Gone are the days when credit card companies set up tables with free candy and other gifts to get new college students to sign up for their services.
This is the era of prepaid cards on campus.
American Express announced on Wednesday the launch of its Campus Edition Prepaid Card, a reloadable prepaid card available online and through more than 500 college bookstores operated by Barnes & Noble. The cards function much like a debit card but are not linked to a checking account.
An increasing number of banks and financial service providers, such as American Express, are marketing prepaid cards -- rather than the credit cards of yesteryear -- on campus to move around regulatory restrictions. The 2009 CARD Act limited the marketing of credit cards on campus and restricted lending to customers younger than 21. Other regulations have made checking-account debit cards less profitable for the biggest banks, which has sent them on the search for fresh ways to make money.
But buying one of these cards at a bookstore could be a rip-off even though getting it online is sweet deal.
The Campus Edition card costs $4.95 to buy in person; it is only a temporary card, which can't be used at ATMs. It costs about $5 to load it up with money via GreenDot MoneyPak (though that fee may be refunded in some circumstances).
The better option is to order a personalized card online, which is free. One can add money to it in person at the bookstore with a MoneyPak (again, watch the fees) or for free with an online bank transfer. These cards can be used at ATMs but, like so many things at college, only the first round is free; students are eligible for one free ATM withdrawal per calendar month and then a $2 fee is charged for each subsequent cash withdrawal.
While AmEx has tried to get in front of the stampede of prepaid cards rushing to college campuses, students might want to check out other options carefully. Ordering a Campus Edition card online and setting up online fund transfers can keep costs down -- but those $2 ATM fees can add up quickly.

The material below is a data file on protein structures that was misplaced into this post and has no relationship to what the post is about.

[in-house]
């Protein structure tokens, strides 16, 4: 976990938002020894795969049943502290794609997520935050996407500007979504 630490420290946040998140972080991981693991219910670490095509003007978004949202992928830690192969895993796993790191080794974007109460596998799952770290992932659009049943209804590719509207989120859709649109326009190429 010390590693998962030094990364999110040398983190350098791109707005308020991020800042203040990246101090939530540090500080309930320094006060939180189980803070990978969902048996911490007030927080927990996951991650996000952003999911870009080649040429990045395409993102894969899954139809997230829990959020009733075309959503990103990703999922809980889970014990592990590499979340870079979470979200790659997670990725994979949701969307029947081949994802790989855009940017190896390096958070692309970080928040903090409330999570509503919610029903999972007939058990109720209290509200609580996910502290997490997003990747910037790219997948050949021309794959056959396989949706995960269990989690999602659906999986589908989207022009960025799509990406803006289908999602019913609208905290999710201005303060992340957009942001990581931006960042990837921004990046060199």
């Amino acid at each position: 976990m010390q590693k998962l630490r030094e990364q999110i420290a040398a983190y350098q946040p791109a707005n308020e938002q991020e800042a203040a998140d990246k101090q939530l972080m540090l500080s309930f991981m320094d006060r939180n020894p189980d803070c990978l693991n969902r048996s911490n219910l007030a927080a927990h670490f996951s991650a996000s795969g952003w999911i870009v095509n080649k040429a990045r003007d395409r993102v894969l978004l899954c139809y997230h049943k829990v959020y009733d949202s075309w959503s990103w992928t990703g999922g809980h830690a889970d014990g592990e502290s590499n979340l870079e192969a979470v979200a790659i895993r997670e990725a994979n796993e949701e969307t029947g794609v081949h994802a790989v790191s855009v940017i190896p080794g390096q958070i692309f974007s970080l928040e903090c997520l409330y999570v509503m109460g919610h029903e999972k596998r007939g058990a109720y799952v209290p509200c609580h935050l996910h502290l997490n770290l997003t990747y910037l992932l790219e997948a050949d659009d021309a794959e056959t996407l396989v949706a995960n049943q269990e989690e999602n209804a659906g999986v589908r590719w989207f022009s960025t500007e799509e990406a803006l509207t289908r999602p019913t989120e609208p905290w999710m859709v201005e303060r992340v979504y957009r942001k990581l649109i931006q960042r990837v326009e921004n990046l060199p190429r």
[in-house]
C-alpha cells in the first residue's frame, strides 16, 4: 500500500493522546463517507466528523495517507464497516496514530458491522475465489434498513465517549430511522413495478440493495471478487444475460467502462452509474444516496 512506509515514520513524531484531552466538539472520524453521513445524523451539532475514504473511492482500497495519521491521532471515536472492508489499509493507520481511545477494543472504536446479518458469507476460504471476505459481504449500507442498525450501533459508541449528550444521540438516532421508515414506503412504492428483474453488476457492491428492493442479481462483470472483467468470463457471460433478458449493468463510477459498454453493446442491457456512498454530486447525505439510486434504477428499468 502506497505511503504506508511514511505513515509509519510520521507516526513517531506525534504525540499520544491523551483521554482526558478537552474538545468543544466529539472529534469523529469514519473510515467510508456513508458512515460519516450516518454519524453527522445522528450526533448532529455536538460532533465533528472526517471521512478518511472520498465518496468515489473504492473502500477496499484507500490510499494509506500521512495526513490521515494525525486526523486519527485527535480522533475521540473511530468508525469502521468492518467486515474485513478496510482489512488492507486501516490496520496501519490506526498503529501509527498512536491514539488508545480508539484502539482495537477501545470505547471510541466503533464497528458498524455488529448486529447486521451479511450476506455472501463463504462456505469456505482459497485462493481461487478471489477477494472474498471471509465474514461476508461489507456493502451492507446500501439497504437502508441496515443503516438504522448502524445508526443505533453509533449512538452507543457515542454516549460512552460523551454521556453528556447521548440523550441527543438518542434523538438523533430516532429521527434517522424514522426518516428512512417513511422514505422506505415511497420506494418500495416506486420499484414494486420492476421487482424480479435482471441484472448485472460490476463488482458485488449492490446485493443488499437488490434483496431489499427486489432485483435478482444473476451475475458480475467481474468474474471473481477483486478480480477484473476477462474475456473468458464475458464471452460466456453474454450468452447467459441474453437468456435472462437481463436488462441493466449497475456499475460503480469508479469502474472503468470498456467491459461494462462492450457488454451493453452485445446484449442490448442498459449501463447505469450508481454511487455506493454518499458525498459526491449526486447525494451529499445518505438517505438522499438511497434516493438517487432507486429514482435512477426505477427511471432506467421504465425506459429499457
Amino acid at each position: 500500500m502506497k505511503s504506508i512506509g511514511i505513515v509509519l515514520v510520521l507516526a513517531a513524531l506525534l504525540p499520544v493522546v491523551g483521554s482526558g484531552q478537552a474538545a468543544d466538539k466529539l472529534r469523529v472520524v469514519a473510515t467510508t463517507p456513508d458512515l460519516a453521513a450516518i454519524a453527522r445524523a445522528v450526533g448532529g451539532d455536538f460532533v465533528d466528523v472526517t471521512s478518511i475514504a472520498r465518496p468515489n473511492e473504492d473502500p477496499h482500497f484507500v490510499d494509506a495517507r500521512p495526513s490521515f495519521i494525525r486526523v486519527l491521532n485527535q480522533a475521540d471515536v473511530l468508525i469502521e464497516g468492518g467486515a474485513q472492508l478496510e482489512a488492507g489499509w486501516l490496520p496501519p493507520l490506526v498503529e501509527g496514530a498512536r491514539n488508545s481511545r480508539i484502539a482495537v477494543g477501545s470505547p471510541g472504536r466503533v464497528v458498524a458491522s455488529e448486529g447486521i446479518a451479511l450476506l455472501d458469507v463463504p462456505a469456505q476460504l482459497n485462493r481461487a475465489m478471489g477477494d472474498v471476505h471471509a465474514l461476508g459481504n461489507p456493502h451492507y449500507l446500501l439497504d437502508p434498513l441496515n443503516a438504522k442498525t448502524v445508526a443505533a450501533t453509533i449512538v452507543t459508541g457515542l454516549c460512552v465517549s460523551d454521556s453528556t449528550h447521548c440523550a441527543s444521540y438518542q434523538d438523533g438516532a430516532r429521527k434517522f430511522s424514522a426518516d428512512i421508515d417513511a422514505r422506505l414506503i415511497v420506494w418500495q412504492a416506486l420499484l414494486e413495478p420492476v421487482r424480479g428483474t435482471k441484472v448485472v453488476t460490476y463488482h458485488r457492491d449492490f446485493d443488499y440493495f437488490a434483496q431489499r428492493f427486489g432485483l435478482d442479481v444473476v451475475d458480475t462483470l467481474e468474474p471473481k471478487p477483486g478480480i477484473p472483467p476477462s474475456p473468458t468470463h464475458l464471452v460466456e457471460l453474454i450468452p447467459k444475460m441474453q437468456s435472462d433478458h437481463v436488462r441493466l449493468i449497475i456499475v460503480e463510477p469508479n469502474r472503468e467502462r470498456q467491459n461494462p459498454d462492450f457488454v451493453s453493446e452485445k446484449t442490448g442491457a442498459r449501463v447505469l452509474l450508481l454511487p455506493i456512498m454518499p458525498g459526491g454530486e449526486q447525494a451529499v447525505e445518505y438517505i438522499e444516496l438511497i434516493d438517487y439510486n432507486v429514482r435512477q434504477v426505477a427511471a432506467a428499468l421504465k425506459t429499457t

The cards come with some other additional perks, including roadside protection, however.
Some prepaid cards from other companies offer free ATM use within a network and enhanced text message alerts about spending, but they might also have monthly maintenance fees. This week JPMorgan Chase also unveiled its reloadable card, which costs $4.95 per month but charges no fees for using or reloading it at Chase branches and bank ATMs.
Other banks like U.S. Bancorp have teamed up with universities to create a hybrid prepaid-college ID card. For example, U.S. Bancorp (the bank behind many prepaid cards) has partnered with North Carolina State University to offer an enhanced ID card that can double as a prepaid MasterCard. The fee for any of the university's 34,000 students and nearly 8,000 staffers to upgrade their card to the enhanced version is $10, charged by the school.
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